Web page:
The military decided that the entire West Coast was a military area. It also happened to be where most Japanese Americans lived. So off they went. A few months later, more than 110,000 Japanese Americans had been “relocated” (imprisoned) in internment camps built by the U.S. military. Sixty-two percent of them were American citizens. They lived in those prison camps for two and a half years. Then the “evacuees” were allowed to return to their homes . . . if they were still there.

Wow. Isn’t that shocking? I’m so glad nothing like that could ever happen in America today.

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Emotive Weekend Entertainment: Historic Election Nights We Have Known

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If you are a political junkie as I am, the link below will be all you need to keep you occupied for a good chunk of time. You might want to go through it more than once. I already have.

I remember every one of these nights as if they were just last year, and each memory contains either ebullient joy or devastation.

In 1980, I was on my way home from night school to watch the election returns with my roomies. We were expecting a long night. It was 8:15 when I stopped at the liquor store for champagne. The TV was on, and John Chancellor was announcing that Ronald Reagan had won in a landslide. Just like that. Half the country hadn’t even voted yet. I sat down on a chair and wept.

Of course, Bush vs. Gore in 2000 was the worst. It stretched our nation almost to its breaking point. It still makes me nauseated when I remember the moment the Supreme Court said, “Stop counting the ballots.” The level of shock I felt was on a par with September 11. My country, shaken to its core. This can’t happen here! Don’t count the votes? Don’t count the votes?

But keep scrolling through the article and you will come to 2008. You can watch us elect our first African-American president all over again. And again. And again. With tears streaming down your face as you watch thousands and thousands of people of every race and ethnicity rejoicing together in Chicago, New York, Atlanta and beyond. Oh, for that kind of energy in progressive America again!

Another wave of nostalgia may hit you when you see real TV newscasters. It’s been a long time, hasn’t it? Intelligent people who try to report actual news in an unbiased manner without letting their personalities take the stage. Talk about history!

It Might Be OK

Watching these videos one after the other, you may also get just the slightest sense that “it’s going to be OK,” as we stand at the precipice of what is, I believe, the most important election in our history. We are getting awfully close to our last chance to keep climate change from wiping out a million or so species — but maybe the human one will survive a while longer, and maybe America will.

Hillary has a decent chance of defeating the Orange Menace. And even if Trump gets elected, hopefully we’ll get a Democratic Senate to protect the Supreme Court and limit the domestic damage, and maybe someone in his family can keep him from starting a nuclear war. The rest of the world will just have to wait four years while he tanks bigly, and then America will be back.

We are resilient, we are strong. We’re just, well, kind of schizophrenic: red or blue, black or white, pro-choice or pro-life. I don’t know how we heal this rift of the heart.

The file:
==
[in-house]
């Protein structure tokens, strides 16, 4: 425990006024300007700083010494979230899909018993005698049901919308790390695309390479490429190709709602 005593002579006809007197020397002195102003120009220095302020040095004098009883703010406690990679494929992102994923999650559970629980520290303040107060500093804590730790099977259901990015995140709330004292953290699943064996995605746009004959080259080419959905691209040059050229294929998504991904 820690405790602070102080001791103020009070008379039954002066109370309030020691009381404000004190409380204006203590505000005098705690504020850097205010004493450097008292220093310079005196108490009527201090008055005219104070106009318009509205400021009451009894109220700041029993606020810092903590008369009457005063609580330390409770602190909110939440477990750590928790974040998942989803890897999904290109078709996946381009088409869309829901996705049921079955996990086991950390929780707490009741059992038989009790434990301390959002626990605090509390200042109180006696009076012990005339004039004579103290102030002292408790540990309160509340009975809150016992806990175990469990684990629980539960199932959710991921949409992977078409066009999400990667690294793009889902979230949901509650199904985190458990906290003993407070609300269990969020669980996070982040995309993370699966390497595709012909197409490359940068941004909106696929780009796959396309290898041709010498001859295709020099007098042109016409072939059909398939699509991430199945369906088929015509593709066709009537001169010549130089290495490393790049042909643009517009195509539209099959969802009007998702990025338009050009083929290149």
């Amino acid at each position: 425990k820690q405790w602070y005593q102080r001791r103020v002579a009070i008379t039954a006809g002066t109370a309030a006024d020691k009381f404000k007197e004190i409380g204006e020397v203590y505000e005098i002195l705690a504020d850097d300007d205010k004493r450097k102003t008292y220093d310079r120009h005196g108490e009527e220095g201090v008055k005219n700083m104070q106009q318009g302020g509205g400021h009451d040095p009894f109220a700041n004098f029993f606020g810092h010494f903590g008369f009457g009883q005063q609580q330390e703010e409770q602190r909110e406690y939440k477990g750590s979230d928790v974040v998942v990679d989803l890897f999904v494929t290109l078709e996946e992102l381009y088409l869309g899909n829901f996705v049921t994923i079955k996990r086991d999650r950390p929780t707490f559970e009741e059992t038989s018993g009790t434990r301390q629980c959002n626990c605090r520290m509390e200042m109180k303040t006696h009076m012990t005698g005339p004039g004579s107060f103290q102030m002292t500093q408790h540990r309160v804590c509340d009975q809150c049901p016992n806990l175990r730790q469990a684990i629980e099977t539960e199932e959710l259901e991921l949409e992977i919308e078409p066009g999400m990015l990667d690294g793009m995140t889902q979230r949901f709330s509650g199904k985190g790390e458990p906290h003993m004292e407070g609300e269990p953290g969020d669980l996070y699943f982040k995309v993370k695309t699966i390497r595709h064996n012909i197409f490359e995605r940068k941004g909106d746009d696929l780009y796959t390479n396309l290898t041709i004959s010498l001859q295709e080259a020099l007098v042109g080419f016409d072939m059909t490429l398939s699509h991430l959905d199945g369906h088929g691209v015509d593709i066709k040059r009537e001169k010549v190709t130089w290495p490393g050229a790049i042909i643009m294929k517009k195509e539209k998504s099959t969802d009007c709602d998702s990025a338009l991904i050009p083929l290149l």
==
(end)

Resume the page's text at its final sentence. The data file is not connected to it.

I will be in prayer this weekend. I suggest you join me, no matter what your view of prayer might be. Can’t hurt, right? Meantime, check out this awesome article from the Washington Post.

https://www.washingtonpost.com/news/arts-and-entertainment/wp/2016/11/04/what-time-will-this-election-finally-be-over/?wpisrc=nl_evening&wpmm=1

Border as Politics

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BORDER AS POLITICS

A legal immigrant being harassed by the U.S. government, threatened with deportation . . . because his music threatened their political aims. Sounds like a nightmare from a Donald Trump presidency, doesn’t it? Good guess, but it’s Richard Nixon.

A lot has been written about the comparative mental states of Trump and Nixon, and I’m not going to go there. I am still trying to take a Trump break, difficult as it is. So this morning instead of reading and obsessing about his latest tweets and insults, I checked out a historical site (website, not tourist attraction) and found this:

“On this day in 1975, a New York State Supreme Court judge reverses a deportation order for John Lennon, allowing him to remain legally in his adoptive home of New York City.”

What? I had completely forgotten about this. Turns out that Nixon was worried about Lennon’s influence over young people, in particular 18-to-20-year-olds who were about to vote for the first time in the 1972 presidential election. Lennon was outspoken in his opposition to the Vietnam War and after moving to New York City had begun hanging out with people who were anathema to Nixon, people like civil rights and anti-war protesters Abbie Hoffman and Jerry Rubin.

A Presidential Enemies List

Nixon had the FBI investigate Lennon, and although no wrongdoing was uncovered, the case was sent to the Immigration and Naturalization Service, which began deportation proceedings against John and his wife, Yoko Ono based on a 1968 marijuana charge in England.

During Watergate, it was revealed that Nixon maintained an active “enemies list,” the purpose of which, according the White House Counsel’s Office, was to “screw” Nixon’s political enemies through tax audits, litigation, prosecution, and manipulation of federal grants and contracts. On the list were politicians, actors, authors, and journalists, among others.

Newscaster Walter Cronkite later said, “I suppose if you were going to list your enemies and decide who is most dangerous, if I were Nixon, I would put Lennon up near the top.”

John Lennon & Yoko Ono Face Deportation

John Lennon & Yoko Ono Face Deportation

This American Dream

The U.S. vs. John Lennon was in the courts for more than four years. Finally on this day in 1975, the deportation order was reversed and John received a green card within a year.

Judge Irving Kaufman wrote that “The courts will not condone selective deportation based upon secret political grounds . . . Lennon’s four-year battle to remain in our country is testimony to his faith in this American dream.”